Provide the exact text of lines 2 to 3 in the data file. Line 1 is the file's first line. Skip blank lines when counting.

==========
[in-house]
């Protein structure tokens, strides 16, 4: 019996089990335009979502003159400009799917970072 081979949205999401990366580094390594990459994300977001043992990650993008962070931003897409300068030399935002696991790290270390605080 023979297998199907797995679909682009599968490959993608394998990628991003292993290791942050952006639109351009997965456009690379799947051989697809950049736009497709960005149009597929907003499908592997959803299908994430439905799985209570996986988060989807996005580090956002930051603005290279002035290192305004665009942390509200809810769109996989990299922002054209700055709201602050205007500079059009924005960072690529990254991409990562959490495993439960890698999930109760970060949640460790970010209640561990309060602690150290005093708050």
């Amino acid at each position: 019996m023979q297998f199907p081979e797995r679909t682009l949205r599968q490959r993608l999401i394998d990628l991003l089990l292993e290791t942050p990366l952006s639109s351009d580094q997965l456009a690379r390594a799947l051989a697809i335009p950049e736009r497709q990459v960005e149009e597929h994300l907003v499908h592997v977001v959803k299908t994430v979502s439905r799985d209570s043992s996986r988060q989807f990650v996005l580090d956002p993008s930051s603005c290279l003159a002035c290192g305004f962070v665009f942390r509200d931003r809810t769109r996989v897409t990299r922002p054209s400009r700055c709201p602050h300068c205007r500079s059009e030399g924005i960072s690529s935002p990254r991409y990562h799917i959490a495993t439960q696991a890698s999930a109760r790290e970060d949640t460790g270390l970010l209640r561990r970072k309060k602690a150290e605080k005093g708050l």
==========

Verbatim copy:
């Protein structure tokens, strides 16, 4: 019996089990335009979502003159400009799917970072 081979949205999401990366580094390594990459994300977001043992990650993008962070931003897409300068030399935002696991790290270390605080 023979297998199907797995679909682009599968490959993608394998990628991003292993290791942050952006639109351009997965456009690379799947051989697809950049736009497709960005149009597929907003499908592997959803299908994430439905799985209570996986988060989807996005580090956002930051603005290279002035290192305004665009942390509200809810769109996989990299922002054209700055709201602050205007500079059009924005960072690529990254991409990562959490495993439960890698999930109760970060949640460790970010209640561990309060602690150290005093708050």
């Amino acid at each position: 019996m023979q297998f199907p081979e797995r679909t682009l949205r599968q490959r993608l999401i394998d990628l991003l089990l292993e290791t942050p990366l952006s639109s351009d580094q997965l456009a690379r390594a799947l051989a697809i335009p950049e736009r497709q990459v960005e149009e597929h994300l907003v499908h592997v977001v959803k299908t994430v979502s439905r799985d209570s043992s996986r988060q989807f990650v996005l580090d956002p993008s930051s603005c290279l003159a002035c290192g305004f962070v665009f942390r509200d931003r809810t769109r996989v897409t990299r922002p054209s400009r700055c709201p602050h300068c205007r500079s059009e030399g924005i960072s690529s935002p990254r991409y990562h799917i959490a495993t439960q696991a890698s999930a109760r790290e970060d949640t460790g270390l970010l209640r561990r970072k309060k602690a150290e605080k005093g708050l």